Volvo S80 Road Test
The S80 doesn't deliver the level of performance or luxury expected in this class, particularly because of its stiff ride, tight rear seat, and unremarkable performance. The lone powertrain for 2016 is a 2.0-liter four-cylinder turbo engine with an eight-speed automatic transmission; the turbo six-cylinder with all-wheel drive has been dropped. Handling is sound and predictable. The interior is well-finished, and the front seats are comfortable, but for a sedan of its size, rear-seat room is cramped and cabin access is compromised. A collision warning system is available. Updates for 2016 include standard heated front seats. The S80 has been replaced by the S90 with an interior design similar to that of the XC90 SUV.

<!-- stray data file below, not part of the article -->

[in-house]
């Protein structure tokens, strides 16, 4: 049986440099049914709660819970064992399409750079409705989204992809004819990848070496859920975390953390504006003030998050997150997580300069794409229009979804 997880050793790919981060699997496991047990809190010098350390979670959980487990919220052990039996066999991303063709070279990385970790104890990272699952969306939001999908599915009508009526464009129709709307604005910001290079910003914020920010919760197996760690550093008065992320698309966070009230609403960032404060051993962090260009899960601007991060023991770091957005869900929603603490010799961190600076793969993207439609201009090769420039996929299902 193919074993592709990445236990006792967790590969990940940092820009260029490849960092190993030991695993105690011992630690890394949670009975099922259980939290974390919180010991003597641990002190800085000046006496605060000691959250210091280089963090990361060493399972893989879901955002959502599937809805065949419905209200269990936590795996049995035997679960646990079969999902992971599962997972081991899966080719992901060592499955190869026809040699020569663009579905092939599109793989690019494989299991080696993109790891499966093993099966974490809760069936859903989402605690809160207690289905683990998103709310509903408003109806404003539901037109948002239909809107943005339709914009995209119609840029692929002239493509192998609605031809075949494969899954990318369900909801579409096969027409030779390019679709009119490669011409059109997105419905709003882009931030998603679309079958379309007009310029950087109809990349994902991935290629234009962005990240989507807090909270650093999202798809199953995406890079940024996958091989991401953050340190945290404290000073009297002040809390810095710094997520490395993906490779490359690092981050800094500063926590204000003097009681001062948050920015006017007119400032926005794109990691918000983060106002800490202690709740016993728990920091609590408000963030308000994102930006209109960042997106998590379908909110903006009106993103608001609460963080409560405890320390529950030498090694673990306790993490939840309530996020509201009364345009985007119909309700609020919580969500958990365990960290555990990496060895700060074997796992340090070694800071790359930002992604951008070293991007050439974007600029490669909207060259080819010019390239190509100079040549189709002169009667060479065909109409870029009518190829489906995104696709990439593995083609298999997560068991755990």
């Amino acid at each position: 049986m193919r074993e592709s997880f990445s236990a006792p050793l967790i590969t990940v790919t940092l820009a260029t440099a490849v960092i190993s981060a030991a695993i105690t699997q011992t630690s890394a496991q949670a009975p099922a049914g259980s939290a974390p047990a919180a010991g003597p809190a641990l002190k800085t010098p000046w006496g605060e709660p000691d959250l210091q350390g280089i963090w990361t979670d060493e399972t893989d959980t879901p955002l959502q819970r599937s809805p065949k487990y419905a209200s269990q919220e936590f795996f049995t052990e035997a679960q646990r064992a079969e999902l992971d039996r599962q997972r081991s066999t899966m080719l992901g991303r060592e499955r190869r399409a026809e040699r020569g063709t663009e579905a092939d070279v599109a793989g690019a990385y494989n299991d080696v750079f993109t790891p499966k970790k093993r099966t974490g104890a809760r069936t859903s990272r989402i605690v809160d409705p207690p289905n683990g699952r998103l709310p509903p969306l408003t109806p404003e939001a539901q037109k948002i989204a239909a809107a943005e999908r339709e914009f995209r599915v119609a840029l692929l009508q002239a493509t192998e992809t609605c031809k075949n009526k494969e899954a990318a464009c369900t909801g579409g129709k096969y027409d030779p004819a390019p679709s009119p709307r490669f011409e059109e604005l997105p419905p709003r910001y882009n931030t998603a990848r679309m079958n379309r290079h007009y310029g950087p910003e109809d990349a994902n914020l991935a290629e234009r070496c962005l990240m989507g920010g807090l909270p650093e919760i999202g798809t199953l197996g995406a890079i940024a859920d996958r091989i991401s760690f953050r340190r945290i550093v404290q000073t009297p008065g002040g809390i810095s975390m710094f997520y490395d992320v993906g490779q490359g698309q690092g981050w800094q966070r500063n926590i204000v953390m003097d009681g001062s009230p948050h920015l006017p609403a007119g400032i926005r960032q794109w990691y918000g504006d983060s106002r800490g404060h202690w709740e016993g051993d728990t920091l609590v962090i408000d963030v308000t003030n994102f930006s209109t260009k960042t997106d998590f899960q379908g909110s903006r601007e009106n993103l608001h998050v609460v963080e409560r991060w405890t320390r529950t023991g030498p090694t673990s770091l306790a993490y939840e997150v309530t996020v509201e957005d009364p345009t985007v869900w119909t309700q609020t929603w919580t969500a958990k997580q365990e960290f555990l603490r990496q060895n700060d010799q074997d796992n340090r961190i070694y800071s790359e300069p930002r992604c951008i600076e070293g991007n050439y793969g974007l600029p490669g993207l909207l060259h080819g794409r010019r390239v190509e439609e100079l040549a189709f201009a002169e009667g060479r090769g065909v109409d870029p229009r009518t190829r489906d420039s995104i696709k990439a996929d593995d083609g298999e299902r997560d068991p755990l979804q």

All cars come with basic warranty coverage, also known as a bumper-to-bumper warranty. This protects consumers against unexpected problems with non-wear items. Powertrain warranty protects against engine and transmission troubles. Rust through, or corrosion warranty, covers rust to non-damaged components. Roadside aid provides on-location assistance in case of a breakdown and may include limited towing services.
Extended warranties provide peace of mind. Owners of models known to have worse-than-average predicted reliability can mitigate risks with an extended warranty. Generally, we recommend buying a model with better-than-average reliability and skipping this expensive add on. If you do buy an extended warranty, it is key to read the small print to understand what is covered and where you can bring the car for repairs.